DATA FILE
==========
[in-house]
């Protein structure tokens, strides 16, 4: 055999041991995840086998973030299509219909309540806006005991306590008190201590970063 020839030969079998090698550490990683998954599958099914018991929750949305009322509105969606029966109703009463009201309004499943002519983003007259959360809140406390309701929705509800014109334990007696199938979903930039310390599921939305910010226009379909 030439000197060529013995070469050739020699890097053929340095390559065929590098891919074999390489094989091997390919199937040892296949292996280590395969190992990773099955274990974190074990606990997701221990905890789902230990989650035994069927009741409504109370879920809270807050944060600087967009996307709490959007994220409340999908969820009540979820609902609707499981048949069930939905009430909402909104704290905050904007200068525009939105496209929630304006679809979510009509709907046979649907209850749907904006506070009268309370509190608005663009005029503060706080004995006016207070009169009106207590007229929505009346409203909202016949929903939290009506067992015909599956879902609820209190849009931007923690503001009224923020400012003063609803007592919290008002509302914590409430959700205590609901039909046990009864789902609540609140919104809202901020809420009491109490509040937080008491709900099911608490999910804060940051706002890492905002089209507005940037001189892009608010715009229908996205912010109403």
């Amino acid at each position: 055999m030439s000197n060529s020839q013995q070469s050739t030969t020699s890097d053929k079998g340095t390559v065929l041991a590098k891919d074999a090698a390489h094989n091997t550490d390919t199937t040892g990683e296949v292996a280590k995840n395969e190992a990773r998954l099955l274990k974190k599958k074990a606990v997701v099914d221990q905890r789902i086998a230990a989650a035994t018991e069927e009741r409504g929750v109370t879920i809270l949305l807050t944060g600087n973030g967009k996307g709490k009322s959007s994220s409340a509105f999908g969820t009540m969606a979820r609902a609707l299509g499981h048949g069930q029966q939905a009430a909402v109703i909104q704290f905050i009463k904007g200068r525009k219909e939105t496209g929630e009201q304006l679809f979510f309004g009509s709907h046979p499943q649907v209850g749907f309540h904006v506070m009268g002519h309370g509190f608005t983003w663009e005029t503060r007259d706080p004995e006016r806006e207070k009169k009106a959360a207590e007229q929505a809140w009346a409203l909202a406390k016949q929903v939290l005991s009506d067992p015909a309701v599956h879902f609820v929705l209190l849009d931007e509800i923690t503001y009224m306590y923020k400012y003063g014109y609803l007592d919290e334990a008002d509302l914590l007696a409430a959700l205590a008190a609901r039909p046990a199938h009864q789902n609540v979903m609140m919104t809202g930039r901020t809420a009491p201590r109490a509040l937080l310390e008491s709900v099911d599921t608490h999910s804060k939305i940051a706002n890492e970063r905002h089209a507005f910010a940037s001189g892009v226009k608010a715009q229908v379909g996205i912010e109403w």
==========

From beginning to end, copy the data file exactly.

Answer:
[in-house]
């Protein structure tokens, strides 16, 4: 055999041991995840086998973030299509219909309540806006005991306590008190201590970063 020839030969079998090698550490990683998954599958099914018991929750949305009322509105969606029966109703009463009201309004499943002519983003007259959360809140406390309701929705509800014109334990007696199938979903930039310390599921939305910010226009379909 030439000197060529013995070469050739020699890097053929340095390559065929590098891919074999390489094989091997390919199937040892296949292996280590395969190992990773099955274990974190074990606990997701221990905890789902230990989650035994069927009741409504109370879920809270807050944060600087967009996307709490959007994220409340999908969820009540979820609902609707499981048949069930939905009430909402909104704290905050904007200068525009939105496209929630304006679809979510009509709907046979649907209850749907904006506070009268309370509190608005663009005029503060706080004995006016207070009169009106207590007229929505009346409203909202016949929903939290009506067992015909599956879902609820209190849009931007923690503001009224923020400012003063609803007592919290008002509302914590409430959700205590609901039909046990009864789902609540609140919104809202901020809420009491109490509040937080008491709900099911608490999910804060940051706002890492905002089209507005940037001189892009608010715009229908996205912010109403």
């Amino acid at each position: 055999m030439s000197n060529s020839q013995q070469s050739t030969t020699s890097d053929k079998g340095t390559v065929l041991a590098k891919d074999a090698a390489h094989n091997t550490d390919t199937t040892g990683e296949v292996a280590k995840n395969e190992a990773r998954l099955l274990k974190k599958k074990a606990v997701v099914d221990q905890r789902i086998a230990a989650a035994t018991e069927e009741r409504g929750v109370t879920i809270l949305l807050t944060g600087n973030g967009k996307g709490k009322s959007s994220s409340a509105f999908g969820t009540m969606a979820r609902a609707l299509g499981h048949g069930q029966q939905a009430a909402v109703i909104q704290f905050i009463k904007g200068r525009k219909e939105t496209g929630e009201q304006l679809f979510f309004g009509s709907h046979p499943q649907v209850g749907f309540h904006v506070m009268g002519h309370g509190f608005t983003w663009e005029t503060r007259d706080p004995e006016r806006e207070k009169k009106a959360a207590e007229q929505a809140w009346a409203l909202a406390k016949q929903v939290l005991s009506d067992p015909a309701v599956h879902f609820v929705l209190l849009d931007e509800i923690t503001y009224m306590y923020k400012y003063g014109y609803l007592d919290e334990a008002d509302l914590l007696a409430a959700l205590a008190a609901r039909p046990a199938h009864q789902n609540v979903m609140m919104t809202g930039r901020t809420a009491p201590r109490a509040l937080l310390e008491s709900v099911d599921t608490h999910s804060k939305i940051a706002n890492e970063r905002h089209a507005f910010a940037s001189g892009v226009k608010a715009q229908v379909g996205i912010e109403w």